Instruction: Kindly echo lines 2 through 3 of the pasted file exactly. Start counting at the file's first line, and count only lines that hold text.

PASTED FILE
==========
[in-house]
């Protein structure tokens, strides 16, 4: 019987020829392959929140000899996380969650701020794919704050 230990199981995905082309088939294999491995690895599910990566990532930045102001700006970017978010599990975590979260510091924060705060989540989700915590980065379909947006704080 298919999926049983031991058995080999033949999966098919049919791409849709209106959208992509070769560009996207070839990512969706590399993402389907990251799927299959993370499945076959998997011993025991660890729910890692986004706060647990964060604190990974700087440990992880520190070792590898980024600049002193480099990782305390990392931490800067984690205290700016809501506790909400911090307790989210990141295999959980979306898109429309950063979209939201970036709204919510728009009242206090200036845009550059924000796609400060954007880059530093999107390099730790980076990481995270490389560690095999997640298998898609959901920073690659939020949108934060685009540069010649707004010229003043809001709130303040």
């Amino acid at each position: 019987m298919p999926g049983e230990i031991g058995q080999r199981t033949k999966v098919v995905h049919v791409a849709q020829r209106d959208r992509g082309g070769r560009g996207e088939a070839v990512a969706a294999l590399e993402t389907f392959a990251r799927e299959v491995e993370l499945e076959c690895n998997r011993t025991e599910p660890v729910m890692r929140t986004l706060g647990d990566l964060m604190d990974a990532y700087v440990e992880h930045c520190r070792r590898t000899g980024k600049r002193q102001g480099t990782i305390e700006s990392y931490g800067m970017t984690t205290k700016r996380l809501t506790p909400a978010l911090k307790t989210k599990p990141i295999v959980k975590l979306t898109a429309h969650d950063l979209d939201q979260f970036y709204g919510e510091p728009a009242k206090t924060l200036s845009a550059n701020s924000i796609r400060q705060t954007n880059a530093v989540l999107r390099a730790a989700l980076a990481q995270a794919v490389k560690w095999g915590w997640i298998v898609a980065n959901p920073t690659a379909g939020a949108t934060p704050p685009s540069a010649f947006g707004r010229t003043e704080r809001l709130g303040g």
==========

């Protein structure tokens, strides 16, 4: 019987020829392959929140000899996380969650701020794919704050 230990199981995905082309088939294999491995690895599910990566990532930045102001700006970017978010599990975590979260510091924060705060989540989700915590980065379909947006704080 298919999926049983031991058995080999033949999966098919049919791409849709209106959208992509070769560009996207070839990512969706590399993402389907990251799927299959993370499945076959998997011993025991660890729910890692986004706060647990964060604190990974700087440990992880520190070792590898980024600049002193480099990782305390990392931490800067984690205290700016809501506790909400911090307790989210990141295999959980979306898109429309950063979209939201970036709204919510728009009242206090200036845009550059924000796609400060954007880059530093999107390099730790980076990481995270490389560690095999997640298998898609959901920073690659939020949108934060685009540069010649707004010229003043809001709130303040």
């Amino acid at each position: 019987m298919p999926g049983e230990i031991g058995q080999r199981t033949k999966v098919v995905h049919v791409a849709q020829r209106d959208r992509g082309g070769r560009g996207e088939a070839v990512a969706a294999l590399e993402t389907f392959a990251r799927e299959v491995e993370l499945e076959c690895n998997r011993t025991e599910p660890v729910m890692r929140t986004l706060g647990d990566l964060m604190d990974a990532y700087v440990e992880h930045c520190r070792r590898t000899g980024k600049r002193q102001g480099t990782i305390e700006s990392y931490g800067m970017t984690t205290k700016r996380l809501t506790p909400a978010l911090k307790t989210k599990p990141i295999v959980k975590l979306t898109a429309h969650d950063l979209d939201q979260f970036y709204g919510e510091p728009a009242k206090t924060l200036s845009a550059n701020s924000i796609r400060q705060t954007n880059a530093v989540l999107r390099a730790a989700l980076a990481q995270a794919v490389k560690w095999g915590w997640i298998v898609a980065n959901p920073t690659a379909g939020a949108t934060p704050p685009s540069a010649f947006g707004r010229t003043e704080r809001l709130g303040g």